- The GSX-S1000 has a whole new look, revamped tech, and engine updates
- Robust handling and effective suspension
- Loads of grunt from just about anywhere in the rev range
- Bumps at speed bring light to the rear shock’s limits
The 2021 GSX-S1000 sees the most changes since its 2015 introduction. Added rider aids, more torque and power, and revised appearance make it a more tempting naked literbike from Suzuki.
Suzuki has been incorporating GSX-R1000 power in standard bike form seen in the GSX-S1000 since 2015. That power, along with a compact chassis and upright riding position, makes this bike suitable for daily riding and potential trackdays. Now, it sees the first major overhaul since its intro with updates to the engine, tech, and bodywork.
Updates for 2022
To read the full low down on 2022 updates, be sure to read our 2022 Suzuki GSX-S1000 First Look. Changes in a nutshell include: the Euro 5-compliant engine has new camshafts, valve springs, throttle bodies, airbox, and 4-2-1 exhaust; a new ride-by-wire system with two additional traction control modes and three ride modes; a slipper and assist clutch; up/down quickshifter; and different ergonomics, bodywork, and lighting.
Pricing and Variants
At the time of writing, the revised GSX-S1000′s MSRP is to be determined. For reference, the last generation started at $11,099. The new version is available in Glass Sparkle Black, Metallic Matte Mechanical Gray, and Metallic Triton Blue.
Powertrain: Engine, Transmission, and Performance
At the heart of GSX-S is a revised 999cc liquid-cooled inline-four engine that the manufacturer claims to have been refined to not only meet Euro 5 standards, but also provide a broad, smooth torque curve and increased horsepower. Claimed power figures are 150 bhp at 11,000 rpm and 78 pound-feet 9,250 rpm. A slipper/assist function and quickshifter are now standard with the six-speed transmission.
In Motorcyclist’s first ride review, the GSX-S’ midrange is pegged as inspiring. “It drives like a streetbike with a far greater capacity as it serves up bucketloads of grunt—and does so from almost anywhere in the revs. Time and again during our test I would go back a gear or two on the now-standard (and supersmooth) up-and-down quickshifter to make a brisk overtake, but it wasn’t necessary. Drive was instantaneous and mighty.”
Despite a slight weight increase to a claimed 472 pounds, we found “the Suzuki still steers well, and that weight lends a robust feel to the handling.”
Further, the 43mm KYB fork is impressive and effective in normal riding. The rear shock on the other hand approaches its limits when coming in hot on bumpy corners and road undulations, but provides great feedback when the road is smooth. The bike also handles the track environment with impressive composure.
Dual 310mm discs and Brembo four-piston calipers make up the front of the GSX-S1000′s brakes. The rear is managed with a single 240mm disc and Nissin one-piston caliper. ABS intervened early during our track testing, and under hard braking everything felt controlled and well managed.
Fuel Economy and Real-World MPG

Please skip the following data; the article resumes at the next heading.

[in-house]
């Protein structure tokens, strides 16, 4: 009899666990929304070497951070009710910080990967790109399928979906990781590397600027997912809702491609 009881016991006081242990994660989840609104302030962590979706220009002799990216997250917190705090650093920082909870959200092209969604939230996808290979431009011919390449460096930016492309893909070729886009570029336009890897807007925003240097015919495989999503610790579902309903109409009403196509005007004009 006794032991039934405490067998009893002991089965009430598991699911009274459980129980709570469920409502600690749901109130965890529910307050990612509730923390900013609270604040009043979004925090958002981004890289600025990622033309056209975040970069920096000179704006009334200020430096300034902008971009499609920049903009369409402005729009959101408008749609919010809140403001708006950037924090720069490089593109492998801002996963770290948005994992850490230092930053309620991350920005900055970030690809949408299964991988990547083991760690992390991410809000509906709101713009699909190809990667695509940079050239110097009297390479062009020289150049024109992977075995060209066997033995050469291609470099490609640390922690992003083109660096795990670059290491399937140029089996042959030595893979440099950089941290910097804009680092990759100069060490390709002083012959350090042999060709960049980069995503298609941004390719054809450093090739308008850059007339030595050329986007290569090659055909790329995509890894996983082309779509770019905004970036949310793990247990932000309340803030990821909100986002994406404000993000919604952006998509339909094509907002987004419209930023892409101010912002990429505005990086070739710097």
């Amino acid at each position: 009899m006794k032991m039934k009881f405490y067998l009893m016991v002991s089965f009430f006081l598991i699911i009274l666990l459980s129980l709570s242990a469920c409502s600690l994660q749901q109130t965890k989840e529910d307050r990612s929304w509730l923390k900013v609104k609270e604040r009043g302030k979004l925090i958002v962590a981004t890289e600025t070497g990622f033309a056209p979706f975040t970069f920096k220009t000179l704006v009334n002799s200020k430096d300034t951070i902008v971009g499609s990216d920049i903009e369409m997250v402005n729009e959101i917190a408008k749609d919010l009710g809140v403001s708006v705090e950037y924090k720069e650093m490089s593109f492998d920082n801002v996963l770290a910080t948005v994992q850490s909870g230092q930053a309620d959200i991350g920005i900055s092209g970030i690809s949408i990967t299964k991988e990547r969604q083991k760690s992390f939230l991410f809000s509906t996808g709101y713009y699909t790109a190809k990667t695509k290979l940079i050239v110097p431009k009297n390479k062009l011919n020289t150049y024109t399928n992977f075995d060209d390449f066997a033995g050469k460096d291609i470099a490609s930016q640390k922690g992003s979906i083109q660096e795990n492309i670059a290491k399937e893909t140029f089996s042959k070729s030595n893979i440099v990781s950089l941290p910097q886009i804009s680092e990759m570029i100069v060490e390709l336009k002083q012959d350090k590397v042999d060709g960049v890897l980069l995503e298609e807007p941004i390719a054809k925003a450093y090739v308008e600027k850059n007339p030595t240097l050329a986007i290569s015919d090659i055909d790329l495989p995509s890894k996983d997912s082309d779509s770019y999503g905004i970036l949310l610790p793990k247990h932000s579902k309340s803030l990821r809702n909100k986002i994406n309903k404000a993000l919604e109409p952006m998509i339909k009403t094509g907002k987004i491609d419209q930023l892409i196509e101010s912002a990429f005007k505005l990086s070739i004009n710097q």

Real-world or claimed mpg is not available at this time. The fuel tank capacity has increased to 5.0 gallons, up from the prior model year’s 4.5.
Ergonomics: Comfort and Utility
The GSX-S1000 has more upright ergonomics especially compared to its GSX-R1000 cousin, and this year slight adjustments to the tapered handlebar give it an even more upright riding position. The bars are now 23mm (0.9 inch) wider and 20mm (0.78 inch) closer to the rider. The seat height has been lowered to 31.9 inches and both the pilot and passenger’s foam seat have also been reshaped for improved comfort.
The obvious change in electronics is the stacked LED headlight, and LED taillight and indicators and behind the bars there is also a revised LCD dash. The bike’s revised ECM communicates quicker with other electronics like the electronic throttle bodies and bidirectional quickshifter. There are also three ride modes (Active, Basic, and Comfort) as well as five-mode traction control and standard ABS.
Warranty and Maintenance Coverage
A 12-month unlimited-mileage warranty comes with the purchase of the newest GSX-S1000. Suzuki offers extended coverage through the Suzuki Extended Protection (SEP) program.
Some riders may find that even with all the updates the GSX-S1000 sees for 2022, it may still be a bit basic when it comes to specs, but the GSX-S1000′s face-lift and changes do improve the overall look and function.
2022 Suzuki GSX-S1000 Claimed Specifications
|Engine:||999cc, DOHC, liquid-cooled 4-cylinder; 4 valves/cyl.|
|Bore x Stroke:||73.4 x 59.0mm|
|Fuel Delivery:||Fuel injection w/ 40mm throttle bodies|
|Clutch:||Wet, multiplate slipper/assist; cable actuation|
|Frame:||Aluminum twin spar|
|Front Suspension:||43mm inverted fork, fully adjustable; 4.7 in. travel|
|Rear Suspension:||Link-type single shock, preload and rebound adjustable; 5.1 in. travel|
|Front Brake:||Brembo radial 4-piston caliper, dual 310mm discs w/ ABS|
|Rear Brake:||Nissin 1-piston floating caliper, 240mm disc w/ ABS|
|Wheels, Front/Rear:||Alloy; 17 x 3.5 in. / 17 x 6.0 in.|
|Tires, Front/Rear:||Dunlop Sportmax Roadsport 2; 120/70-17, 190/50-17|
|Ground Clearance:||5.5 in.|
|Seat Height:||31.9 in.|
|Fuel Capacity:||5.0 gal.|
|Wet Weight:||472 lb.|